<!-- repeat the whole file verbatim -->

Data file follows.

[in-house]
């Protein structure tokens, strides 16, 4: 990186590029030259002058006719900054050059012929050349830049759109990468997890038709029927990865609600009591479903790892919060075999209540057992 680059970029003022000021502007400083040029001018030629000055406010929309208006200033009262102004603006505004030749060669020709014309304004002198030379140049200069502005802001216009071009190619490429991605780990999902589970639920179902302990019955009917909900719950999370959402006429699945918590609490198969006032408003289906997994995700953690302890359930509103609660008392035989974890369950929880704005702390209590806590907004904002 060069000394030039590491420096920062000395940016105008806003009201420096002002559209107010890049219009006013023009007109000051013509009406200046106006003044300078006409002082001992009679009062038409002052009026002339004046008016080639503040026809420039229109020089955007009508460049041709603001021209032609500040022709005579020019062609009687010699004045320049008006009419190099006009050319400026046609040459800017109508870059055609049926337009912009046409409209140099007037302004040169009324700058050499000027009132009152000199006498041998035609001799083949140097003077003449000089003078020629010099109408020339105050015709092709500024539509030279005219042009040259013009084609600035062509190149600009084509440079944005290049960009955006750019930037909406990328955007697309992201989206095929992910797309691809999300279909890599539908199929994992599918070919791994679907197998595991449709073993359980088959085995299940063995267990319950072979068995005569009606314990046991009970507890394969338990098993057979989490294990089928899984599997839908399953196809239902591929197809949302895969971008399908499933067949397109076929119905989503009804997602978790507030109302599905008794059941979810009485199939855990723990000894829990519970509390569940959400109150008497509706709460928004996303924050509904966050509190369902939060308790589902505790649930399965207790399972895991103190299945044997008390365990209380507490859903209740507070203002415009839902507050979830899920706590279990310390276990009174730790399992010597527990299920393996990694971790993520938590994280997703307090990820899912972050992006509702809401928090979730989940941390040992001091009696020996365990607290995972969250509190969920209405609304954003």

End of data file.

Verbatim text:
[in-house]
């Protein structure tokens, strides 16, 4: 990186590029030259002058006719900054050059012929050349830049759109990468997890038709029927990865609600009591479903790892919060075999209540057992 680059970029003022000021502007400083040029001018030629000055406010929309208006200033009262102004603006505004030749060669020709014309304004002198030379140049200069502005802001216009071009190619490429991605780990999902589970639920179902302990019955009917909900719950999370959402006429699945918590609490198969006032408003289906997994995700953690302890359930509103609660008392035989974890369950929880704005702390209590806590907004904002 060069000394030039590491420096920062000395940016105008806003009201420096002002559209107010890049219009006013023009007109000051013509009406200046106006003044300078006409002082001992009679009062038409002052009026002339004046008016080639503040026809420039229109020089955007009508460049041709603001021209032609500040022709005579020019062609009687010699004045320049008006009419190099006009050319400026046609040459800017109508870059055609049926337009912009046409409209140099007037302004040169009324700058050499000027009132009152000199006498041998035609001799083949140097003077003449000089003078020629010099109408020339105050015709092709500024539509030279005219042009040259013009084609600035062509190149600009084509440079944005290049960009955006750019930037909406990328955007697309992201989206095929992910797309691809999300279909890599539908199929994992599918070919791994679907197998595991449709073993359980088959085995299940063995267990319950072979068995005569009606314990046991009970507890394969338990098993057979989490294990089928899984599997839908399953196809239902591929197809949302895969971008399908499933067949397109076929119905989503009804997602978790507030109302599905008794059941979810009485199939855990723990000894829990519970509390569940959400109150008497509706709460928004996303924050509904966050509190369902939060308790589902505790649930399965207790399972895991103190299945044997008390365990209380507490859903209740507070203002415009839902507050979830899920706590279990310390276990009174730790399992010597527990299920393996990694971790993520938590994280997703307090990820899912972050992006509702809401928090979730989940941390040992001091009696020996365990607290995972969250509190969920209405609304954003």